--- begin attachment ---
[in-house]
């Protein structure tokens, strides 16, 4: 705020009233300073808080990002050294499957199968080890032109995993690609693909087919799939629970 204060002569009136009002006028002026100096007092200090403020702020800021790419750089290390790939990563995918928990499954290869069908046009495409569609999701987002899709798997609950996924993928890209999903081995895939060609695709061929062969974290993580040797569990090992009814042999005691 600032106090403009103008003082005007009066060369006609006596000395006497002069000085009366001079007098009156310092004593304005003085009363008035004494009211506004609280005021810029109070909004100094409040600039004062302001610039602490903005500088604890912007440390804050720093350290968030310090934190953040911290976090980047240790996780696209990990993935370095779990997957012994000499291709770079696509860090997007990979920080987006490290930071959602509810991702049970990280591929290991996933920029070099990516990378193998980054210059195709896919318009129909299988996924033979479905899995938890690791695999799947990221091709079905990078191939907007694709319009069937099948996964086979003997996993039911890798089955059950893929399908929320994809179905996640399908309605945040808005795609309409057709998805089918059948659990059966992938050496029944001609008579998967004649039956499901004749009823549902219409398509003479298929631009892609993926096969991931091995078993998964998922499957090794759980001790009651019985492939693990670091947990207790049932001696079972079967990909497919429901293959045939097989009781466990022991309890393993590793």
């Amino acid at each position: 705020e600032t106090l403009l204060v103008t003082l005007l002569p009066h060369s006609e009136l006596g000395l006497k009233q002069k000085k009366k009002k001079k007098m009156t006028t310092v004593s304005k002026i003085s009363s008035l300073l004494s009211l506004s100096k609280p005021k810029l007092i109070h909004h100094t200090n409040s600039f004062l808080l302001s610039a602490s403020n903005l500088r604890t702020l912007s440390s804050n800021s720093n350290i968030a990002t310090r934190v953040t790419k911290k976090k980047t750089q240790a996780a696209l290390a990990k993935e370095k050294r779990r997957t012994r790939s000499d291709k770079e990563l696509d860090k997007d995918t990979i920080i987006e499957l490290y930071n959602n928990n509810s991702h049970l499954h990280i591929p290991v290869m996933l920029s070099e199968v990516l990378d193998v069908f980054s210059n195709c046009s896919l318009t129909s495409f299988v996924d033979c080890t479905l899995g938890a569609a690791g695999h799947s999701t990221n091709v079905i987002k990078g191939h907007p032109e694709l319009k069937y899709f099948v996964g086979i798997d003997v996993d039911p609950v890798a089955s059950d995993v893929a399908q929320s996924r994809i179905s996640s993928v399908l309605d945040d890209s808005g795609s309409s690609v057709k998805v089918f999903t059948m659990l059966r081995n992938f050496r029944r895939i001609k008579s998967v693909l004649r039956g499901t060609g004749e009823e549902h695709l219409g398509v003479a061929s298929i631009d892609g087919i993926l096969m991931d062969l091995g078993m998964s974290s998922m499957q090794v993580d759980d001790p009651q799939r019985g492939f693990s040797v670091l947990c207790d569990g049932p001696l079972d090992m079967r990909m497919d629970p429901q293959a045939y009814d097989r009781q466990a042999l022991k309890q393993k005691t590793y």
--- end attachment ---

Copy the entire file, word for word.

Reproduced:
[in-house]
């Protein structure tokens, strides 16, 4: 705020009233300073808080990002050294499957199968080890032109995993690609693909087919799939629970 204060002569009136009002006028002026100096007092200090403020702020800021790419750089290390790939990563995918928990499954290869069908046009495409569609999701987002899709798997609950996924993928890209999903081995895939060609695709061929062969974290993580040797569990090992009814042999005691 600032106090403009103008003082005007009066060369006609006596000395006497002069000085009366001079007098009156310092004593304005003085009363008035004494009211506004609280005021810029109070909004100094409040600039004062302001610039602490903005500088604890912007440390804050720093350290968030310090934190953040911290976090980047240790996780696209990990993935370095779990997957012994000499291709770079696509860090997007990979920080987006490290930071959602509810991702049970990280591929290991996933920029070099990516990378193998980054210059195709896919318009129909299988996924033979479905899995938890690791695999799947990221091709079905990078191939907007694709319009069937099948996964086979003997996993039911890798089955059950893929399908929320994809179905996640399908309605945040808005795609309409057709998805089918059948659990059966992938050496029944001609008579998967004649039956499901004749009823549902219409398509003479298929631009892609993926096969991931091995078993998964998922499957090794759980001790009651019985492939693990670091947990207790049932001696079972079967990909497919429901293959045939097989009781466990022991309890393993590793």
């Amino acid at each position: 705020e600032t106090l403009l204060v103008t003082l005007l002569p009066h060369s006609e009136l006596g000395l006497k009233q002069k000085k009366k009002k001079k007098m009156t006028t310092v004593s304005k002026i003085s009363s008035l300073l004494s009211l506004s100096k609280p005021k810029l007092i109070h909004h100094t200090n409040s600039f004062l808080l302001s610039a602490s403020n903005l500088r604890t702020l912007s440390s804050n800021s720093n350290i968030a990002t310090r934190v953040t790419k911290k976090k980047t750089q240790a996780a696209l290390a990990k993935e370095k050294r779990r997957t012994r790939s000499d291709k770079e990563l696509d860090k997007d995918t990979i920080i987006e499957l490290y930071n959602n928990n509810s991702h049970l499954h990280i591929p290991v290869m996933l920029s070099e199968v990516l990378d193998v069908f980054s210059n195709c046009s896919l318009t129909s495409f299988v996924d033979c080890t479905l899995g938890a569609a690791g695999h799947s999701t990221n091709v079905i987002k990078g191939h907007p032109e694709l319009k069937y899709f099948v996964g086979i798997d003997v996993d039911p609950v890798a089955s059950d995993v893929a399908q929320s996924r994809i179905s996640s993928v399908l309605d945040d890209s808005g795609s309409s690609v057709k998805v089918f999903t059948m659990l059966r081995n992938f050496r029944r895939i001609k008579s998967v693909l004649r039956g499901t060609g004749e009823e549902h695709l219409g398509v003479a061929s298929i631009d892609g087919i993926l096969m991931d062969l091995g078993m998964s974290s998922m499957q090794v993580d759980d001790p009651q799939r019985g492939f693990s040797v670091l947990c207790d569990g049932p001696l079972d090992m079967r990909m497919d629970p429901q293959a045939y009814d097989r009781q466990a042999l022991k309890q393993k005691t590793y």